Jenny Farrell discusses ‘Wuthering Heights’, and its subtle, skilful imagining of a more humane, classless society, where unequal gender difference is replaced by an equality of personhood.
30 July 2018 marks the 200th anniversary of Emily Brontë’s birth. Her novel “Wuthering Heights” (1847) is an amazing, creative challenge to the personal cruelties and oppressions based on class, gender and ethnic background which were being generated by the hardening class divisions of English society in the 19th century.
Emily was one of four Brontë children to survive into adulthood. Their father was an Irish clergyman, from an impoverished family, who moved to Cambridge to study for holy orders, became a Tory and received an Anglican parsonage on the Yorkshire moors. Three sisters wrote novels, which they first published under male pseudonyms. Charlotte became most famous for her novel “Jane Eyre”, Anne also wrote fiction, and Emily wrote poems and just one book, “Wuthering Heights”. Their hapless brother Branwell’s claim to fame is a portrait of his sisters, still exhibited in London’s National Portrait Gallery. All Brontë children died before the age of forty – Emily was thirty when she perished of TB.
England in the mid-1840s was in the throes of the Industrial Revolution, vividly described by Brontë contemporary Friedrich Engels in his first book (1845) “The Condition of the Working Class in England”. Growing up, they would have been aware from the newspapers they read of the devastation of hand-workers, especially the handloom weavers in their region, and the resulting large-scale impoverishment. Haworth, homestead of the Brontës, lay near the Yorkshire mill towns, badly hit by the Hungry Forties. Their adult lives coincided with struggles against the Corn Laws, factory reform, strikes and the height of Chartism. Ireland was haemorrhaging from its holocaust, the Famine. All this affected the writings of the Brontë sisters, filtering through in one way or another.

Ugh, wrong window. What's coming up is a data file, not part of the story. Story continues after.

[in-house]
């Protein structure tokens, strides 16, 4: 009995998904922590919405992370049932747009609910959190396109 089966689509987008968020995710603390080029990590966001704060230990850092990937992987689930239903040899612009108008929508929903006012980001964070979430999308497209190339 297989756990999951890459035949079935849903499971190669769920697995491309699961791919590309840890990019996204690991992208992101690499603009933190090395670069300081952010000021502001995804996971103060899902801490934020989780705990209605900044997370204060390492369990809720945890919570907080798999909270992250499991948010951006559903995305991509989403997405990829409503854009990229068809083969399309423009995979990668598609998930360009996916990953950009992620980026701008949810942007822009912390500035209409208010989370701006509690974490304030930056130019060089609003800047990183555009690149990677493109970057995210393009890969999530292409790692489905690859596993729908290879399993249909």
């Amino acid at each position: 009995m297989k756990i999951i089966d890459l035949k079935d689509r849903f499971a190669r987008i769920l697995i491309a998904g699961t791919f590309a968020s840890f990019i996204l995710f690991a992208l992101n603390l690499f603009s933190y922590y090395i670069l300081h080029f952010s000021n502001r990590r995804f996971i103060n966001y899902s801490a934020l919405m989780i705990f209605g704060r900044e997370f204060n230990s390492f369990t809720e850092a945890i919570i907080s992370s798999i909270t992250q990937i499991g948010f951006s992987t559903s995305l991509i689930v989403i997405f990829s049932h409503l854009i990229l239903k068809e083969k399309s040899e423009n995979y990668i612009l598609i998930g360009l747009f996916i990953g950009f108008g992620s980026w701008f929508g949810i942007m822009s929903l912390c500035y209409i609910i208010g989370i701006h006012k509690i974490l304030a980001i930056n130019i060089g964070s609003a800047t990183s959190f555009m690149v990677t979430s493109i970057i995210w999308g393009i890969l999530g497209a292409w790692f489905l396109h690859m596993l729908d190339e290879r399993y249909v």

Emily’s profound understanding of 19th century England, and capitalism, is reflected in “Wuthering Heights”. This novel shocked the Victorian reader, and its violence still alarms readers today. At its heart is the story of Catherine Earnshaw and Heathcliff, a destitute, probably Irish child brought home by Mr Earnshaw from Liverpool. A deep bond develops between the children. Catherine is a tomboy, the opposite of the Victorian idea of a female. Mr Earnshaw protects Heathcliff, and insists he be treated as a family equal. Catherine’s elder brother Hindley detests Heathcliff, and torments him physically and emotionally. After Mr Earnshaw dies, this abuse escalates. Hindley, who had been away for three years, returns with a wife and orders the servants and Heathcliff to stay away from the family living quarters:
Hindley … won’t let him sit with us, nor eat with us any more; and, he says, he and I must not play together, and threatens to turn him out of the house if we break his orders. He has been blaming our father … for treating H. too liberally; and swears he will reduce him to his right place.
Catherine and Heathcliff, however, remain inseparable. Cathy teaches Heathcliff everything she learns. In a key episode, they roam over to Thrushcross Grange, home of the Linton family, the largest capitalist landowners in the area. It is very different to the Heights – a Victorian mansion furnished in the most expensive style. Mr and Mrs Linton are absent; Edgar and his sister Isabella are seen violently pulling a dog between them for pleasure, a thing Heathcliff cannot comprehend.
When the Lintons become aware of two onlookers outside, whom they mistake to be after the rent money, they let the bulldog loose on them, and it gets a hold of Catherine. When they are brought into the Linton house, Heathcliff is sent away, whereas Catherine is deemed respectable and treated for her wounds. She stays five weeks and returns a young lady.